The Consequences of Graduating in a Bad Economy
The working paper “The Long-Term Labor Market Consequences of Graduating from College in a Bad Economy” by assistant professor of economics Lisa Kahn was featured in a front page story in the Wall Street Journal on May 9, 2009. The article, “The Curse of the Class of 2009,” details how college graduates who enter the job market during the current recession will likely suffer lower wages for years to come.
In her research, Kahn tracked the wages of white men who graduated from undergraduate college programs before, during, and after the recession of the early 1980s, comparing how those who entered the workforce during a worse economy fared in the long run relative to those who graduated in better times. Kahn found that graduating in a bad economy has a long-lasting, negative effect on wages. For each percentage point increase in the unemployment rate, those who graduated during the recession earned 6 to 8% less in their first year of employment compared to their more fortunate counterparts. The effect decreased in magnitude by approximately a quarter of a percentage point each year after graduation. However, even 15 years out of school, the recession graduates earned 2.5% less.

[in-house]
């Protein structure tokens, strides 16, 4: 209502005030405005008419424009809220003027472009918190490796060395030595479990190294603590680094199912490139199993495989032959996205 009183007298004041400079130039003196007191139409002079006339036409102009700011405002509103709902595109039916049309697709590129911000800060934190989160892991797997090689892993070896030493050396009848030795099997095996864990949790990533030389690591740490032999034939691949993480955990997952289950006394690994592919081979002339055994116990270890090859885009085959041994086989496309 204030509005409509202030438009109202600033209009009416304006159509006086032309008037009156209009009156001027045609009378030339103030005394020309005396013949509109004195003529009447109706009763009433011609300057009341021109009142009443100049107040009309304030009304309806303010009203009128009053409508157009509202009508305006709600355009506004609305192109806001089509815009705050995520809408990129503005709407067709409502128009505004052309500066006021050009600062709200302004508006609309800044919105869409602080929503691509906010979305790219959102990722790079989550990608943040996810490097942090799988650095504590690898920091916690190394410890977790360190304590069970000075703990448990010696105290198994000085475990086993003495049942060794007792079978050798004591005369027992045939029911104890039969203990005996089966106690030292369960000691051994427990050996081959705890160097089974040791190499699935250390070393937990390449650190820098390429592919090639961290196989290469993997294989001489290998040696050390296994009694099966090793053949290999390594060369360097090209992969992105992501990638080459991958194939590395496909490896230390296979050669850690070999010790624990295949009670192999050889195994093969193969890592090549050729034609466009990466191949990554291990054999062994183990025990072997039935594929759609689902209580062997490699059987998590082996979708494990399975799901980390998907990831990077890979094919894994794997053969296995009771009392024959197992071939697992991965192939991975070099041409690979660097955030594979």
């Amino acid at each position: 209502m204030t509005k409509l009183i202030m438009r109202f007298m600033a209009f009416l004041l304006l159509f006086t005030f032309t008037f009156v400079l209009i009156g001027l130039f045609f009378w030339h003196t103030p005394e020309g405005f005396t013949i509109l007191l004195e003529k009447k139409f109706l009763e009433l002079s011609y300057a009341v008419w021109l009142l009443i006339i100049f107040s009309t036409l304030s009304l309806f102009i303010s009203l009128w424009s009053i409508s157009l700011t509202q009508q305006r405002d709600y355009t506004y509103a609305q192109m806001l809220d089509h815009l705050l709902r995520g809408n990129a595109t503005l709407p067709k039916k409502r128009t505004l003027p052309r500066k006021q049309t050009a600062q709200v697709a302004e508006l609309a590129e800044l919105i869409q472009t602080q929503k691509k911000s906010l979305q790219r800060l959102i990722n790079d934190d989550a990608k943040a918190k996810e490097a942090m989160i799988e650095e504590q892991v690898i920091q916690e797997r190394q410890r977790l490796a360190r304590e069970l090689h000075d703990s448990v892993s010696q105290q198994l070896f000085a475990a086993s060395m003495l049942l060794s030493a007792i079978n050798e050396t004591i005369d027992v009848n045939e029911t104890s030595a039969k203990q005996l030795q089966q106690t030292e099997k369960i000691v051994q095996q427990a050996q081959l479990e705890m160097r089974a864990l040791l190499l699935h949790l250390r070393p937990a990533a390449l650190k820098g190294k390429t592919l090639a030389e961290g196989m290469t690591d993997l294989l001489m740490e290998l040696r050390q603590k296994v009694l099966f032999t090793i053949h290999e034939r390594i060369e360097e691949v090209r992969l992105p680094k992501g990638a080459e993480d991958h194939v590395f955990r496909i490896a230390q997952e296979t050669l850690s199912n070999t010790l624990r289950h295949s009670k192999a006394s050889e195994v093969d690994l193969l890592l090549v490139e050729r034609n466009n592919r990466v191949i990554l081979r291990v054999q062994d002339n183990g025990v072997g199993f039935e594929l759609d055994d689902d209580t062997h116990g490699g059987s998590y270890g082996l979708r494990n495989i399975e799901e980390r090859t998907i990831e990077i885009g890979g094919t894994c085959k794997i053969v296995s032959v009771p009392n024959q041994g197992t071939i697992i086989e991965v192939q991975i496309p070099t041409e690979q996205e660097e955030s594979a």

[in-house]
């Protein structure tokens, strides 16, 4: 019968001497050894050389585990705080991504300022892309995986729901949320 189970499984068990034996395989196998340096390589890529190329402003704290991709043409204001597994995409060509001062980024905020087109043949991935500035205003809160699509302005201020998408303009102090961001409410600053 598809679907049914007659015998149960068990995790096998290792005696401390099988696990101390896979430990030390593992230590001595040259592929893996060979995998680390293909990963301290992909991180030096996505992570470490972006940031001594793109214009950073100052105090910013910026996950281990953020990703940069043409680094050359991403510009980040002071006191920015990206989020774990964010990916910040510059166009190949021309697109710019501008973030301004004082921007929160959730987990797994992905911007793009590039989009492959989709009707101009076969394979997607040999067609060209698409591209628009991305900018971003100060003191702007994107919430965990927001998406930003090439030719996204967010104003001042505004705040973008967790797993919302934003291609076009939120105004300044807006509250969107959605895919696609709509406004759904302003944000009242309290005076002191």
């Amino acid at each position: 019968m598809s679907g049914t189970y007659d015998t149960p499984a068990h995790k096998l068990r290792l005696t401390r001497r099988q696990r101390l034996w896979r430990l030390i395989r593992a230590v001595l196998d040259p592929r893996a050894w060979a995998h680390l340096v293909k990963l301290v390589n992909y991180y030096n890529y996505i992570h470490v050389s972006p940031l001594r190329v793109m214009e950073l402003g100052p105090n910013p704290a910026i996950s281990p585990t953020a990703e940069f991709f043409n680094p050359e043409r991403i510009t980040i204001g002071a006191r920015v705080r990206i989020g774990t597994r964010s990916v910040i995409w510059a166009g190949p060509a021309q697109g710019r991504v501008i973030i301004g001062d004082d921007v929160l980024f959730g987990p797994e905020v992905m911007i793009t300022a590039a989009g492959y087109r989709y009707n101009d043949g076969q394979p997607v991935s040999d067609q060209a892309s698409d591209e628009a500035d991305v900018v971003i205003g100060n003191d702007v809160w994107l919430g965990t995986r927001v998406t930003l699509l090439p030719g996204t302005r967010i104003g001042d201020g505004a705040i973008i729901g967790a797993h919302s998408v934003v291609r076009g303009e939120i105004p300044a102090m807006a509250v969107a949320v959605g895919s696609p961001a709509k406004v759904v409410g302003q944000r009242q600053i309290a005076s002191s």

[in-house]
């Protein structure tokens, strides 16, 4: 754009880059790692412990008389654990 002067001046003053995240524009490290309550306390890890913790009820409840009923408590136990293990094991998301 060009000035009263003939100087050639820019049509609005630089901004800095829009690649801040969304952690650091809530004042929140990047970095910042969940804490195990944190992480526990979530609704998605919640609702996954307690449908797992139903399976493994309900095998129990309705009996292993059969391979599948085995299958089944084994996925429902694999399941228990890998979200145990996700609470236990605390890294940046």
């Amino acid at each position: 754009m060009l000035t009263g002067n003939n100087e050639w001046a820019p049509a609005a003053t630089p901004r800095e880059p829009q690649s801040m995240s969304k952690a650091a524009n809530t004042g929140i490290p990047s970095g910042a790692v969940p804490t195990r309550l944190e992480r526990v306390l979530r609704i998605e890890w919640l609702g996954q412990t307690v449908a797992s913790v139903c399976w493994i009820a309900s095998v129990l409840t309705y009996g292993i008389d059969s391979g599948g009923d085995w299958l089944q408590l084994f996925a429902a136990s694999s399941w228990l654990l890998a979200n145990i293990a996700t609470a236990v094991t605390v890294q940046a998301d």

Kahn also examined other labor market outcomes and found that the likelihood of finding a job did not differ significantly across groups, but the results suggest that those graduating in worse economies may take longer to find work. Those who graduated in the recession also had less prestigious jobs and stayed in those jobs slightly longer, which suggests that workers who graduate in a bad economy are unable to fully move into better jobs after the economy picks up. Recession-era graduates also went on to graduate school at higher rates, and those who did, did not suffer the same wage losses.